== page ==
"Underground - like a thunderstorm", interview in French magazine Le Point #1205, 21 October 1995

A powerful brass band welcomes the audience at the very first image of Underground. Intoxicating, it follows us until the very last shot. This gypsy music is at the same time the essence and the clue of the kusturician opera, this apocalyptic vision. It gives to Emir Kusturica's film it vital energy, its organic pulse, almost sexual, comparable to the blood that runs in the Balkans at agony.

Spring 1941. Two friends, Marky and Blako, do small business in the nights of Belgrade, taking their ritual drunkery the day before the first German bombs are falling on the city. Before the men, we'll first see the zoo's monkeys dying. Everything is said in this astonishing prologue full of alcohol, fire and blood. Pleasure and pain, laugh and horror, the last tango in Belgrade falls like a thunderstorm on the screen. The virtuosity of the mise en scène is only equalled by its rigour. Nothing free, nothing indulgent in this stage of fifty years of History, where we follow the adventures of an incredible trio. Two men with their common mistress, a little actress that will soon go with the Nazi, dance together into a universe of craziness. It's the farce and the tragedy together that better tell the derision of History.

Marko doesn't hesitate much long before putting Blacky into the cave of the city. The trick will last much after 1945, all along the Titism, of which Marko becomes an honoured apparatchik, still continuing to simulate the war with noises and old news reports for those below. And then, one day, a monkey destroys with a canon the wall of the lies, opening to the prisoners the doors of a world that some - born under the ground - discover for the first time… Is it the moon or the sun, that lightning star that rises on the river ?

Kusturica's poetry is tender and brutal, nostalgic and painful. ”Lying or dying, you must choose”, said Céline. Underground shows an alternative, death at the entrance and the exit of the tunnel, and the lies to stay inside. But the energy of his hallucinated film is so powerful that you don't even get out broken. The famous gypsy trumpets (music is still est signed Goran Bregović) let believe to better tomorrows, like those children smiles that Fellini put on the beaches to say the worst wasn't ineluctable… Filmed between Prague, Belgrade, Berlin and Bucharest, Underground is a sublime funeral song shot by a man that sill believes in men. You can't miss it.

  • Is the project Underground directly linked to the war that bursts in your country ?
    • Emir Kusturica : It's an idea that is much older, which comes from a theatre play written by Dušan Kovačević before the civil war, and that we adapted together. I loved it since a long time, by its allegoric and aesthetic power. My goal wasn't to reply directly to the events that bloodbath Bosnia, because I don't think the mission of an artist is to express “à chaud” on his time. By the way, the last part, the scene around the Christ, on the village's place, lasts only fifteen minutes. The film starts with a war and ends with another one, but it first speaks of manipulation, passion, jealousy, violence and treason. It show how two friends can lie to each other, and how one can hold the other one locked, away from the world, for a long time. It's globally what made Tito with the Yugoslavs during thirty years. The war, the wars, are just frames, the shape of the whole…
  • You've felt the warm and cold in Cannes, with the Golden Palm, but also with bad critics. Were you expecting these The polemic 'Underground' ?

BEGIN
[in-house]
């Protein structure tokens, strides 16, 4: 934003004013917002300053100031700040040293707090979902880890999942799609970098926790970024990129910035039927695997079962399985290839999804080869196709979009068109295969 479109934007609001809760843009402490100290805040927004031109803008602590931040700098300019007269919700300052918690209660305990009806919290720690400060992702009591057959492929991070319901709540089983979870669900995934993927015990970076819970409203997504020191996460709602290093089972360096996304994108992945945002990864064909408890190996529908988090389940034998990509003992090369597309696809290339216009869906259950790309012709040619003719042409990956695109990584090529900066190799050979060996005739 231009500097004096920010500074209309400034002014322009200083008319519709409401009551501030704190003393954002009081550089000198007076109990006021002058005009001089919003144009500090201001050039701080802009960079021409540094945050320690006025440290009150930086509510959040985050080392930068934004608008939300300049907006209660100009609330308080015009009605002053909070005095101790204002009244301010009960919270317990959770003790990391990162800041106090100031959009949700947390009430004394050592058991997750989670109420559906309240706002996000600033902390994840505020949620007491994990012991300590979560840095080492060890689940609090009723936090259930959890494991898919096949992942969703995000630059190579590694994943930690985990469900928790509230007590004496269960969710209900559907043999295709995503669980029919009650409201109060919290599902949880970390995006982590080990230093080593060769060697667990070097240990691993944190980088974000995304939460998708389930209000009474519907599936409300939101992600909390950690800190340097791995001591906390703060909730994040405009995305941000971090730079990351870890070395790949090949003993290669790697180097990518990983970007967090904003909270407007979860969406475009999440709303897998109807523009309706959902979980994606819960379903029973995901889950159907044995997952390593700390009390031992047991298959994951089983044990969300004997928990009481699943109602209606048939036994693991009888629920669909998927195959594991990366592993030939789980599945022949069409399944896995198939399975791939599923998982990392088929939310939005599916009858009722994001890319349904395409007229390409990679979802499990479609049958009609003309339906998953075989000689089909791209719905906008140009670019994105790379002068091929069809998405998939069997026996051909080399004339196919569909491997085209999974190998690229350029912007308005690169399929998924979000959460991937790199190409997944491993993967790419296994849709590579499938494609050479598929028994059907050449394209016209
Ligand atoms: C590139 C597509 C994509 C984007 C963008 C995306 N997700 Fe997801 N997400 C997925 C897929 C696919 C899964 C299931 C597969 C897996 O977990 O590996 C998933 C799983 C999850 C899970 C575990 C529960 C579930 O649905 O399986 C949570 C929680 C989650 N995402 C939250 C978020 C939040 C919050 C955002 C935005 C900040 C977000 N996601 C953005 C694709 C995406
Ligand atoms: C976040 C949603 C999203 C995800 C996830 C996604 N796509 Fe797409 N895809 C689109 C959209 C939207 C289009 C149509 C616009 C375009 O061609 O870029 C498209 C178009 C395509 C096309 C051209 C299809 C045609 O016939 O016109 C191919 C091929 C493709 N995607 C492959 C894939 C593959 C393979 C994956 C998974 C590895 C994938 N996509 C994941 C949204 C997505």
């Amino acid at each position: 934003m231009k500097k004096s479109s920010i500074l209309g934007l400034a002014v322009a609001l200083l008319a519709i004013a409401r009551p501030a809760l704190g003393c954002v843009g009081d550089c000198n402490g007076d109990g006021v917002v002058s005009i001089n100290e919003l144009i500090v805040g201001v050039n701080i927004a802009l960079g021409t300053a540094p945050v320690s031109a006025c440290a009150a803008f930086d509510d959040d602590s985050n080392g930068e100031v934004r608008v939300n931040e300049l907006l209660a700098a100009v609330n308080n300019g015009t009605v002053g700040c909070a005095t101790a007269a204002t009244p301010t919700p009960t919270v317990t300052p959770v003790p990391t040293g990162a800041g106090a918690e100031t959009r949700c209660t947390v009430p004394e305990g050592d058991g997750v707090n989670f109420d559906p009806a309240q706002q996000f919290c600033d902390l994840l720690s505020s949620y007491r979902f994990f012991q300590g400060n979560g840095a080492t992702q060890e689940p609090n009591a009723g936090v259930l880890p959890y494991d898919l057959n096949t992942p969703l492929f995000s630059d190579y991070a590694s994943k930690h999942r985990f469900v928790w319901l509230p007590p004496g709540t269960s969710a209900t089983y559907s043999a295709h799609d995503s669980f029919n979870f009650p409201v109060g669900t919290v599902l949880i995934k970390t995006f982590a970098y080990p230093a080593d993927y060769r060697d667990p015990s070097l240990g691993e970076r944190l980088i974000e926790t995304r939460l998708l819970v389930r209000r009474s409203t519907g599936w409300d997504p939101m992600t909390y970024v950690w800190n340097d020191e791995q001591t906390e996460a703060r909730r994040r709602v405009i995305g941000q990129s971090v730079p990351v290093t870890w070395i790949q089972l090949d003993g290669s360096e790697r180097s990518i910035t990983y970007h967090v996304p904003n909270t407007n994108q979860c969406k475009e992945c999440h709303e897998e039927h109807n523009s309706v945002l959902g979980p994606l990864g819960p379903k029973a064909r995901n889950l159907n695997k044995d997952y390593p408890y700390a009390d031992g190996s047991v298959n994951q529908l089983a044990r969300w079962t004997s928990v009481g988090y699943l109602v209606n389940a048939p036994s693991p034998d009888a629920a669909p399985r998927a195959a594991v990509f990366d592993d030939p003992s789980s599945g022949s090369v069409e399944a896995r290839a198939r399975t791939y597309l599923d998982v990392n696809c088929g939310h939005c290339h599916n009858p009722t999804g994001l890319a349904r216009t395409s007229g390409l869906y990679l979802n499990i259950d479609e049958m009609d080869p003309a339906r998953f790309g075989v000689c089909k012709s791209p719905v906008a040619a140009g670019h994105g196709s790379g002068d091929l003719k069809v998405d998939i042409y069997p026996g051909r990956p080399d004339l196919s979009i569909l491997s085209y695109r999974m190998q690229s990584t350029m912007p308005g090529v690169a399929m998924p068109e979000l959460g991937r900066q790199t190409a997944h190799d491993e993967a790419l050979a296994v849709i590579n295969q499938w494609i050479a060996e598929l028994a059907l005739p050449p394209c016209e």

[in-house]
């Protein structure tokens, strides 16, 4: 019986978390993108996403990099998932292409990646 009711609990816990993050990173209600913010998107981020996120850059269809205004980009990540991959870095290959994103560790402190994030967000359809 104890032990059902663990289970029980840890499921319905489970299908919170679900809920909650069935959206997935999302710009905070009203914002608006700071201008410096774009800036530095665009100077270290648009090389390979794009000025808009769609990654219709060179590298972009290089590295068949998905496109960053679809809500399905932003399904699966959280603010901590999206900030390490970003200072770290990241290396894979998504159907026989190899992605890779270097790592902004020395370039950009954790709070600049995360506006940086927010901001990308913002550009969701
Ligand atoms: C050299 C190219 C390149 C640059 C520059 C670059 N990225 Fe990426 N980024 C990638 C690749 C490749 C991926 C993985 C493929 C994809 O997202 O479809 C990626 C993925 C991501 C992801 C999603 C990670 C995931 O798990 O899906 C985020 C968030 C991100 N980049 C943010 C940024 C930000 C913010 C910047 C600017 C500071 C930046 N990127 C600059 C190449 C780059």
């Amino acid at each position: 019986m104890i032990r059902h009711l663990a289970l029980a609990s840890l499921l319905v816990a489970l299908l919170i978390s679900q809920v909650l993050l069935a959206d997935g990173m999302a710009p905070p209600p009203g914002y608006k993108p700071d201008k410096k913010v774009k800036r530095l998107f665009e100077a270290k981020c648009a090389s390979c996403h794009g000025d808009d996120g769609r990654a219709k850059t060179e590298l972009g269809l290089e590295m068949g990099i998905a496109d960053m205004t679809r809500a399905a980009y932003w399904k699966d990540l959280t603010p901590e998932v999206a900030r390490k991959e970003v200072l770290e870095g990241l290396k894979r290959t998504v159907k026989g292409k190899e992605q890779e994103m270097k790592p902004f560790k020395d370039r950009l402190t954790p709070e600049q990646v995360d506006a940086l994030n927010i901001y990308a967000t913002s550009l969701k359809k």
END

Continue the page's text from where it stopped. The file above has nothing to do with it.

• EK : I was expecting attacks, but not the one I had. I don't know if all the ones who wrote those articles - some didn't even see my film - knew how much I'm haunted by the doubt each time I shoot a film - the creation process lies on a permanent doubt, so, to read that I'm an impostor or an exhibitionist, or whatever… About the more politic critics, which consider my film is pro Serb and I'm a supporter of Milošević, I can't admit them. Underground is an ironic pamphlet against all the propagandas, wherever they come from…
  • But yet, aren't there some ambiguous shots, like the one at the end ? Isn't there some provocation when you present the film in official projection in Belgrade ?
    • EK : The image of the earth opening, this island that gets isolated, it's the symbol of the tectonic quake that announced the death of Yugoslavia. I don't target neither the Serbs, neither the Croats. I just show the piece that goes away. As to the projection in Belgrade, don't forget two or three things. First, I shot the film in this city, and I thought it was normal to show it the its inhabitants. Then, I'm still citizen of Yugoslavia, and I still have my old passport, even if all this has no more sense today. I've been happy for a long time in this marvellous country, in this city of Saravejo where I lived until I was 18, and which was a symbol of pluriethnic, plurireligious culture, open to all the beliefs. We'll never live those magical moments again. Maybe a new peace shall be built one day, but it won't resuscitate this past inherited from the Europe of the XIXth century… I would like to make you understand that Underground is a film deeply and sincerely humanistic, and which roots belong to my history, to my family, to my dead father fighting against the Nazis, to the Balkans. I made a personal visceral, sentimental opus on a volcanic, explosive, but also full of vital energy region. So, if I'm “politically incorrect”, well, too bad, or rather, good, because I hope to stay like that until my death, to keep my independence and my freedom against the intellectual (or not) terrorism…
  • Which of your films do you prefer ?

Translation by Matthieu Dhennin

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